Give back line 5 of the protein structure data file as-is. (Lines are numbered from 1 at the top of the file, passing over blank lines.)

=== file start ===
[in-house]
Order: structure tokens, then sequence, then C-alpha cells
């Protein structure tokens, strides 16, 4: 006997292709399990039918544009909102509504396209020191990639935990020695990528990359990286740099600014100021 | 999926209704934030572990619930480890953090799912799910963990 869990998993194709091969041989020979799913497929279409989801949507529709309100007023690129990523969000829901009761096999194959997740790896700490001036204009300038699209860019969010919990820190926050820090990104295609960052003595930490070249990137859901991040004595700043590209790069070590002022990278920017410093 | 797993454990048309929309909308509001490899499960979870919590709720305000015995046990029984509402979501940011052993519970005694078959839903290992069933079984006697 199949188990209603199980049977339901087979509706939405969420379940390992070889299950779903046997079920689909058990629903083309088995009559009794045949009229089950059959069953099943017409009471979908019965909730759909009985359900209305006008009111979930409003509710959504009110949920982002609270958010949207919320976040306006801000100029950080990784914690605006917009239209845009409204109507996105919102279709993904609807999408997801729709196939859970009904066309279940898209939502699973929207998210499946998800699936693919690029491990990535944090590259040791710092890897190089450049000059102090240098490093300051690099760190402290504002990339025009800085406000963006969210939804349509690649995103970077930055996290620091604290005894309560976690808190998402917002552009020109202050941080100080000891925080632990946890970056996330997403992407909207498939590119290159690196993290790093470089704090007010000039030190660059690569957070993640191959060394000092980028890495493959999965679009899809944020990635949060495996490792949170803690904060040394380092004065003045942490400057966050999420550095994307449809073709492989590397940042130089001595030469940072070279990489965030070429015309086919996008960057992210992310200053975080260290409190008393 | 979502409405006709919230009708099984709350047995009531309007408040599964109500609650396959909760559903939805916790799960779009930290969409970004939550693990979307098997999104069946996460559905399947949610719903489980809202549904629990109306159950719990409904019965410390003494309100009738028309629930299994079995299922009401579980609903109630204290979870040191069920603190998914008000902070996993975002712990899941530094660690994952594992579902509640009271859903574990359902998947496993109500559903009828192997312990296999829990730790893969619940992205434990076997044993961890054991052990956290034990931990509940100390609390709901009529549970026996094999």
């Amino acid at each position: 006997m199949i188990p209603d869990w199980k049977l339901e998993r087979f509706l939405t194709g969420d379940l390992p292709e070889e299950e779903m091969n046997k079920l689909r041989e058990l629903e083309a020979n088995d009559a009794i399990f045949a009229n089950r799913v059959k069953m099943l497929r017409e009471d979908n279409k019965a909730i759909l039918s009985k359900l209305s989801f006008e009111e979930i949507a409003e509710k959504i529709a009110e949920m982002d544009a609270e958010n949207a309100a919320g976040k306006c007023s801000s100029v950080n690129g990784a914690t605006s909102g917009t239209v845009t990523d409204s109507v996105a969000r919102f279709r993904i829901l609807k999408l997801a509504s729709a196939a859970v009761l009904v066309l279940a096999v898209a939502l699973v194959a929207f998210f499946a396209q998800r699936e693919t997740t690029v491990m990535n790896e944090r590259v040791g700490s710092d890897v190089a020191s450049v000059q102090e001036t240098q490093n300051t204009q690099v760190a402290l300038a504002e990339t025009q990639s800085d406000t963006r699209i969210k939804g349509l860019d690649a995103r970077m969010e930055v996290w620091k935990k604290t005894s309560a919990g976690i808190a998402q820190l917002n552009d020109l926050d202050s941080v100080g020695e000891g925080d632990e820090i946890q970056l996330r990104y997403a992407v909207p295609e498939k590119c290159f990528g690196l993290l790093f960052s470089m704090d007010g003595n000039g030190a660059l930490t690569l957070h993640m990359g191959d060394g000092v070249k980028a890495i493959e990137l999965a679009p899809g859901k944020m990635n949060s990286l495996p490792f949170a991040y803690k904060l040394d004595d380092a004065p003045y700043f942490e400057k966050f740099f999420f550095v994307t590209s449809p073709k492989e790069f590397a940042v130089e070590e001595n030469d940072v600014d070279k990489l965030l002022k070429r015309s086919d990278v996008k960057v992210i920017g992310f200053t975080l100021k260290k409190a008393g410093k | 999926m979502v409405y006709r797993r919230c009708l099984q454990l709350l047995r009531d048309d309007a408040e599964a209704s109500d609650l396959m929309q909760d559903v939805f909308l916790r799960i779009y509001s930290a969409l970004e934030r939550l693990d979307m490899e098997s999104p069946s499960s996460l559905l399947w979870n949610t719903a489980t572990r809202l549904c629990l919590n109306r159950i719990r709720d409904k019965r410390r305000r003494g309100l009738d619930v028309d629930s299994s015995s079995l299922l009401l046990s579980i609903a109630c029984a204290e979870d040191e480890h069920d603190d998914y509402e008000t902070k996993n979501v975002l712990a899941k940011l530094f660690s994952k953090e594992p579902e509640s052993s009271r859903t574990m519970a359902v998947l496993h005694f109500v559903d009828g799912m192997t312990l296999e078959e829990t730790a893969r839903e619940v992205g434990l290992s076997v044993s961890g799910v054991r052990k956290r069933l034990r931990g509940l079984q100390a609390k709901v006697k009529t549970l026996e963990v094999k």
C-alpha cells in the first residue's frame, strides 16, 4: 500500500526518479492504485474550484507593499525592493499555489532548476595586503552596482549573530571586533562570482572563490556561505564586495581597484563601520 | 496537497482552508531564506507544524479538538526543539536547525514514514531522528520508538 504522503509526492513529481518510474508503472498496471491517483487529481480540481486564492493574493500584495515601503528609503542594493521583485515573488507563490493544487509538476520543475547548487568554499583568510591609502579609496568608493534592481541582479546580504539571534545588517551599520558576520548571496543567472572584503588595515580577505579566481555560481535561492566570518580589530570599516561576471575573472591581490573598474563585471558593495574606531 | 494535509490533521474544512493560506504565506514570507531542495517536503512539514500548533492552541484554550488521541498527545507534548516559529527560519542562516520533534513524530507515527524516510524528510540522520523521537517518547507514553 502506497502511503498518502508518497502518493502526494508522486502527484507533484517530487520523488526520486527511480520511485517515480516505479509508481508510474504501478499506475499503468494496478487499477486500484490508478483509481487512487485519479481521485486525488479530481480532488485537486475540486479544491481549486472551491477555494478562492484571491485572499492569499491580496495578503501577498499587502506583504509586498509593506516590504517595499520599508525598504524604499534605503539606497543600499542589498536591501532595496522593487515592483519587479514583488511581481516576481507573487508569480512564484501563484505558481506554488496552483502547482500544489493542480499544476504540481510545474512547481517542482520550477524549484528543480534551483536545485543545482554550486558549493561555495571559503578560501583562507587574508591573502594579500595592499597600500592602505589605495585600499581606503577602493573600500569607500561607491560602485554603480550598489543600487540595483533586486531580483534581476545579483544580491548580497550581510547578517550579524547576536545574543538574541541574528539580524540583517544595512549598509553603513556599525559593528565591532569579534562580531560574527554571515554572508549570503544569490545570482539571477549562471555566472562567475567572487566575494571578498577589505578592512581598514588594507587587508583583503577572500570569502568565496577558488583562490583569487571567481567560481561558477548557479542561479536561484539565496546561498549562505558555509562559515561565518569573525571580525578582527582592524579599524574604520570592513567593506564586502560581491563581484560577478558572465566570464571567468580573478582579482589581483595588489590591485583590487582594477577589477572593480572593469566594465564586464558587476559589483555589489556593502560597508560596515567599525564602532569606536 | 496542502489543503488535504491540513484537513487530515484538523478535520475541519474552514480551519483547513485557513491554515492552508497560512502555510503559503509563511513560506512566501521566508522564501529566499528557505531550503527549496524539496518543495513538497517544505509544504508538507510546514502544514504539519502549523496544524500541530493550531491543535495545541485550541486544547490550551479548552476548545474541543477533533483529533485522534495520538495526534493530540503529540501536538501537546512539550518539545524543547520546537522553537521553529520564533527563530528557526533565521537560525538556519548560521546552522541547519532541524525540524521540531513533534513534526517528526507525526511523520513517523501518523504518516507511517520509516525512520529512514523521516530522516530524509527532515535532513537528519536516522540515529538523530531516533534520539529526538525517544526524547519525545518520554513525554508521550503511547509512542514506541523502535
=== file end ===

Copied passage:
C-alpha cells in the first residue's frame, strides 16, 4: 500500500526518479492504485474550484507593499525592493499555489532548476595586503552596482549573530571586533562570482572563490556561505564586495581597484563601520 | 496537497482552508531564506507544524479538538526543539536547525514514514531522528520508538 504522503509526492513529481518510474508503472498496471491517483487529481480540481486564492493574493500584495515601503528609503542594493521583485515573488507563490493544487509538476520543475547548487568554499583568510591609502579609496568608493534592481541582479546580504539571534545588517551599520558576520548571496543567472572584503588595515580577505579566481555560481535561492566570518580589530570599516561576471575573472591581490573598474563585471558593495574606531 | 494535509490533521474544512493560506504565506514570507531542495517536503512539514500548533492552541484554550488521541498527545507534548516559529527560519542562516520533534513524530507515527524516510524528510540522520523521537517518547507514553 502506497502511503498518502508518497502518493502526494508522486502527484507533484517530487520523488526520486527511480520511485517515480516505479509508481508510474504501478499506475499503468494496478487499477486500484490508478483509481487512487485519479481521485486525488479530481480532488485537486475540486479544491481549486472551491477555494478562492484571491485572499492569499491580496495578503501577498499587502506583504509586498509593506516590504517595499520599508525598504524604499534605503539606497543600499542589498536591501532595496522593487515592483519587479514583488511581481516576481507573487508569480512564484501563484505558481506554488496552483502547482500544489493542480499544476504540481510545474512547481517542482520550477524549484528543480534551483536545485543545482554550486558549493561555495571559503578560501583562507587574508591573502594579500595592499597600500592602505589605495585600499581606503577602493573600500569607500561607491560602485554603480550598489543600487540595483533586486531580483534581476545579483544580491548580497550581510547578517550579524547576536545574543538574541541574528539580524540583517544595512549598509553603513556599525559593528565591532569579534562580531560574527554571515554572508549570503544569490545570482539571477549562471555566472562567475567572487566575494571578498577589505578592512581598514588594507587587508583583503577572500570569502568565496577558488583562490583569487571567481567560481561558477548557479542561479536561484539565496546561498549562505558555509562559515561565518569573525571580525578582527582592524579599524574604520570592513567593506564586502560581491563581484560577478558572465566570464571567468580573478582579482589581483595588489590591485583590487582594477577589477572593480572593469566594465564586464558587476559589483555589489556593502560597508560596515567599525564602532569606536 | 496542502489543503488535504491540513484537513487530515484538523478535520475541519474552514480551519483547513485557513491554515492552508497560512502555510503559503509563511513560506512566501521566508522564501529566499528557505531550503527549496524539496518543495513538497517544505509544504508538507510546514502544514504539519502549523496544524500541530493550531491543535495545541485550541486544547490550551479548552476548545474541543477533533483529533485522534495520538495526534493530540503529540501536538501537546512539550518539545524543547520546537522553537521553529520564533527563530528557526533565521537560525538556519548560521546552522541547519532541524525540524521540531513533534513534526517528526507525526511523520513517523501518523504518516507511517520509516525512520529512514523521516530522516530524509527532515535532513537528519536516522540515529538523530531516533534520539529526538525517544526524547519525545518520554513525554508521550503511547509512542514506541523502535